Pharmaceutical Research

, Volume 33, Issue 9, pp 2059–2077 | Cite as

Nanoparticles for Targeting Intratumoral Hypoxia: Exploiting a Potential Weakness of Glioblastoma

  • Mihaela Aldea
  • Ioan Alexandru Florian
  • Gabriel Kacso
  • Lucian Craciun
  • Sanda Boca
  • Olga Soritau
  • Ioan Stefan Florian


Extensive hypoxic regions are the daunting hallmark of glioblastoma, as they host aggressive stem-like cells, hinder drug delivery and shield cancer cells from the effects of radiotherapy. Nanotechnology could address most of these issues, as it employs nanoparticles (NPs) carrying drugs that selectively accumulate and achieve controlled drug release in tumor tissues. Methods overcoming the stiff interstitium and scarce vascularity within hypoxic zones include the incorporation of collagenases to degrade the collagen-rich tumor extracellular matrix, the use of multistage systems that progressively reduce NP size or of NP-loaded cells that display inherent hypoxia-targeting abilities. The unfavorable hypoxia-induced low pH could be converted into a therapeutical advantage by pH-responsive NPs or multilayer NPs, while overexpressed markers of hypoxic cells could be specifically targeted for an enhanced preferential drug delivery. Finally, promising new gene therapeutics could also be incorporated into nanovehicles, which could lead to silencing of hypoxia-specific genes that are overexpressed in cancer cells. In this review, we highlight NPs which have shown promising results in targeting cancer hypoxia and we discuss their applicability in glioblastoma, as well as possible limitations. Novel research directions in this field are also considered.


glioblastoma hypoxia nanoparticles 



Gold nanoparticles


Blood–brain barrier


Bone marrow-derived monocytes


Cancer-associated fibroblast


Carbonic anhydrase IX


Cleavable amphiphilic peptide


Cluster of differentiation


Convection-enhanced delivery




Extracellular matrix


Endothelial growth factor receptor


Enhanced permeation and retention


Fibroblast activation protein-α


Focused ultrasound




Glucose transporter-1


Glioblastoma stem cell




Hypoxia-induced factor


Hypoxia-response elements


Hypoxic tumor zone


Insulin growth factor


Insulin-like growth binding proteins




Low density lipoprotein receptor-related protein 1


Multidrug resistance 1


Multidrug resistance drug 1


Matrix metalloproteinase




Neural stem cell


Leptin receptor


Octamer-binding transcription factor 4


Poly(allylamine hydrochloride)


Poly(ethylene glycol)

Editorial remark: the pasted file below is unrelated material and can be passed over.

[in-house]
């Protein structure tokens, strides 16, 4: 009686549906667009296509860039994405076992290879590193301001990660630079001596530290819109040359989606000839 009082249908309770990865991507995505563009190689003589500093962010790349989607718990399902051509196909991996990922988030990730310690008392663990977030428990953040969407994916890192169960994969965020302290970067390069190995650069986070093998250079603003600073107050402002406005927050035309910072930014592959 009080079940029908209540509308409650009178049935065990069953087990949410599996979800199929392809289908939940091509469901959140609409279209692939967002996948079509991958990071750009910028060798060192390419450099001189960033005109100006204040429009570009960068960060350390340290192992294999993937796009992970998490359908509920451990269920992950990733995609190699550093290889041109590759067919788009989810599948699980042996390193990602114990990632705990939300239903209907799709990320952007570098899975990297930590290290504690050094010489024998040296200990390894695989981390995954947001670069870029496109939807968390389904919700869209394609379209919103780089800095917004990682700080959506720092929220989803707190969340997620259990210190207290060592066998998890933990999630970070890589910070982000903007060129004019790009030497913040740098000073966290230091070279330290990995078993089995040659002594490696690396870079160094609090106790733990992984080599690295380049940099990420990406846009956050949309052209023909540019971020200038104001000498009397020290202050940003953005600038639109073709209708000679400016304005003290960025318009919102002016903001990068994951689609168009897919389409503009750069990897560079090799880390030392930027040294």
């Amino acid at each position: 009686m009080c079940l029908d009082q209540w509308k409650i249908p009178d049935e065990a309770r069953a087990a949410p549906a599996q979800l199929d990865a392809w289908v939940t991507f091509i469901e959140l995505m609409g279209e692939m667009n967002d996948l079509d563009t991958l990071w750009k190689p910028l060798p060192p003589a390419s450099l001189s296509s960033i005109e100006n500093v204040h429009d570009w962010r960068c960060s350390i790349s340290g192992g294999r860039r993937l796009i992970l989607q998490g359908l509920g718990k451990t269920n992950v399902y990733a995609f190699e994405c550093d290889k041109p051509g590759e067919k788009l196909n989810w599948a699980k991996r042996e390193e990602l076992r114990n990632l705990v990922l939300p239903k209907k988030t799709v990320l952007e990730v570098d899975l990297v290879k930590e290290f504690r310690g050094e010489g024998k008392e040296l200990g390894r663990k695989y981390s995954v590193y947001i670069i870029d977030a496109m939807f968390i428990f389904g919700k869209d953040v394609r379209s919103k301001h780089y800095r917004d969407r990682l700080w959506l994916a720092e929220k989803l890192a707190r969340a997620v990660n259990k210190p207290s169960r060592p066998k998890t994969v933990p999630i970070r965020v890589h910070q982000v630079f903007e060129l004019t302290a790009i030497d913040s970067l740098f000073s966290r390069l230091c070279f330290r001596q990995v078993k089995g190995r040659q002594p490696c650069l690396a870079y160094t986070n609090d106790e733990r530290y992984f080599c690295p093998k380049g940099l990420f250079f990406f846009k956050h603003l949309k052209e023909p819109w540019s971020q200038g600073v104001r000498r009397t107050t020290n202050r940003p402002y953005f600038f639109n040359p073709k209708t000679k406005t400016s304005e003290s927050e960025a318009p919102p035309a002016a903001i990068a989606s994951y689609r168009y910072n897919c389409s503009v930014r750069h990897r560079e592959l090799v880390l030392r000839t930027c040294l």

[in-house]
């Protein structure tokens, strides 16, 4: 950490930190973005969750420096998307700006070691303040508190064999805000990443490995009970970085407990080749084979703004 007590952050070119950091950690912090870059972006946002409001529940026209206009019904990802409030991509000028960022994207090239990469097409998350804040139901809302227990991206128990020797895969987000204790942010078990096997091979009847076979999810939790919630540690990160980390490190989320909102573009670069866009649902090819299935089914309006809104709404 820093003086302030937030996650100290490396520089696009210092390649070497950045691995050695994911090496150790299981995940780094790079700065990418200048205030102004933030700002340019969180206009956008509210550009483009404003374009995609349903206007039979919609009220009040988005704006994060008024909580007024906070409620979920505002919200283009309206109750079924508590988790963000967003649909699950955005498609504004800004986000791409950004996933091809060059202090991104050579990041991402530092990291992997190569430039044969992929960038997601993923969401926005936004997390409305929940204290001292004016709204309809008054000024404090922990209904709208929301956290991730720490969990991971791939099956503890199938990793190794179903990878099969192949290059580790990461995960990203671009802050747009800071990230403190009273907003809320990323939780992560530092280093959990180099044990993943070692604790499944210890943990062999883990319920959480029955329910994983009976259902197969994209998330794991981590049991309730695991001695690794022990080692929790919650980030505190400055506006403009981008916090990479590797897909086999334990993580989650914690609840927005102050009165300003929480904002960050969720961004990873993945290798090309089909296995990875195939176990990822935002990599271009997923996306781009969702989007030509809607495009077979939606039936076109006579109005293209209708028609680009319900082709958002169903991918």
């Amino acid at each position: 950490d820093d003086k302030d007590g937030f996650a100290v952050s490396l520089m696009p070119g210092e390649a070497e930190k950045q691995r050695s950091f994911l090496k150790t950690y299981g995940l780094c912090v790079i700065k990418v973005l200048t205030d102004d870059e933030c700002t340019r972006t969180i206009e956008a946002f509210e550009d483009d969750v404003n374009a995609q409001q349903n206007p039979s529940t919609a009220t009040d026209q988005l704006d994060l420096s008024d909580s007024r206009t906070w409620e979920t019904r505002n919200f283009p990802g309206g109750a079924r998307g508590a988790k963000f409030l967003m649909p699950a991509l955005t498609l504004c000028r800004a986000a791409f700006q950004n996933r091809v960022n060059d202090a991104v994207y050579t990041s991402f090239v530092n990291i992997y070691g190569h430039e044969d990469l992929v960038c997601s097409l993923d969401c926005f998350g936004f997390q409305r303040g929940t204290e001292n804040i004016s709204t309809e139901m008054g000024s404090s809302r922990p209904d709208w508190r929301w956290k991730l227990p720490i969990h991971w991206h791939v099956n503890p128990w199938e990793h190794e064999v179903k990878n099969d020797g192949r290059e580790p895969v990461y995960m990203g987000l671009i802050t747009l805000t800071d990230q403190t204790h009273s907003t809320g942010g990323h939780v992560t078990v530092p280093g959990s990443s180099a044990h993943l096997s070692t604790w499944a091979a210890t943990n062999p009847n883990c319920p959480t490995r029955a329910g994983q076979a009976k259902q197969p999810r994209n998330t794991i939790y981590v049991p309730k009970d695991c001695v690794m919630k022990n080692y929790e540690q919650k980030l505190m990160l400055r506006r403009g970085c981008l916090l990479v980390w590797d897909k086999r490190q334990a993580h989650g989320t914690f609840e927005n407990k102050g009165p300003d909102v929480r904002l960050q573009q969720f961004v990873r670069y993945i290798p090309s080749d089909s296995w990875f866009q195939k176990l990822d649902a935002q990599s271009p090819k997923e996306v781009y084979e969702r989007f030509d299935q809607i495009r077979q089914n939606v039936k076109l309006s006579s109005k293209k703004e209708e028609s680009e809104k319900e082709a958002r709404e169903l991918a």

Positron emission tomography-computed tomography


pH Low Insertion Peptide






Receptor for advanced glycation end-products


Reticuloendothelial system


Saposin C dioleoylphosphatidylserine


Stromal cell-derived factor 1


Small interfering ribonucleic acid


Tumor associated macrophage


Transferrin receptor


Vascular endothelial growth factor


Von Hippel Lindau



This work was supported by the national fellowship program L’Oréal – Unesco „For Women in Science”, by a research grant of the Iuliu Hatieganu University of Medicine and Pharmacy in accordance to contract 1493/15/28.01.2014 and by two research grants of the Romanian National Authority for Scientific Research and Innovation, CNCS-UEFISCDI, project numbers PNII-RU-TE-2014-4-0225 (ENERGY) and PN-II-RU-TE-2014-4-2426 (NanoMED LeuKemist).


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Copyright information

© Springer Science+Business Media New York 2016

Authors and Affiliations

  • Mihaela Aldea
    • 1
  • Ioan Alexandru Florian
    • 2
  • Gabriel Kacso
    • 1
  • Lucian Craciun
    • 3
  • Sanda Boca
    • 4
  • Olga Soritau
    • 5
  • Ioan Stefan Florian
    • 2
  1. 1.Department of OncologyIuliu Hatieganu University of Medicine and PharmacyCluj-NapocaRomania
  2. 2.Department of NeurosurgeryIuliu Hatieganu University of Medicine and PharmacyCluj-NapocaRomania
  3. 3.Department of PathologyIuliu Hatieganu University of Medicine and PharmacyCluj-NapocaRomania
  4. 4.Nanobiophotonics and Laser Microspectroscopy Center, Interdisciplinary Research Institute on Bio-Nano-SciencesBabes-Bolyai UniversityCluj-NapocaRomania
  5. 5.Department of Tumor BiologyIon Chiricuta Cancer CenterCluj-NapocaRomania

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